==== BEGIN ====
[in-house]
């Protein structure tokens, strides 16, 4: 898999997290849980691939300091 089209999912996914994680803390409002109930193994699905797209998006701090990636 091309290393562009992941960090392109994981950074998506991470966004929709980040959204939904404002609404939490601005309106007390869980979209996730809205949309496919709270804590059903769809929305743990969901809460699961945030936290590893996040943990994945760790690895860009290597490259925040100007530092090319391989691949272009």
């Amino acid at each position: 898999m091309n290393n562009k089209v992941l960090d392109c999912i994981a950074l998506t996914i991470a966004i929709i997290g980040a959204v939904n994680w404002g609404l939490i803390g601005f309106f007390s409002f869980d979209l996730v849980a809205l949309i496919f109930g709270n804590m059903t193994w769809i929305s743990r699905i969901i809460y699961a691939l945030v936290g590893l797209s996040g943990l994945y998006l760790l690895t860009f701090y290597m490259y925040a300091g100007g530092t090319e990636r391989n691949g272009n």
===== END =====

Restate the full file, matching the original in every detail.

[in-house]
């Protein structure tokens, strides 16, 4: 898999997290849980691939300091 089209999912996914994680803390409002109930193994699905797209998006701090990636 091309290393562009992941960090392109994981950074998506991470966004929709980040959204939904404002609404939490601005309106007390869980979209996730809205949309496919709270804590059903769809929305743990969901809460699961945030936290590893996040943990994945760790690895860009290597490259925040100007530092090319391989691949272009």
């Amino acid at each position: 898999m091309n290393n562009k089209v992941l960090d392109c999912i994981a950074l998506t996914i991470a966004i929709i997290g980040a959204v939904n994680w404002g609404l939490i803390g601005f309106f007390s409002f869980d979209l996730v849980a809205l949309i496919f109930g709270n804590m059903t193994w769809i929305s743990r699905i969901i809460y699961a691939l945030v936290g590893l797209s996040g943990l994945y998006l760790l690895t860009f701090y290597m490259y925040a300091g100007g530092t090319e990636r391989n691949g272009n």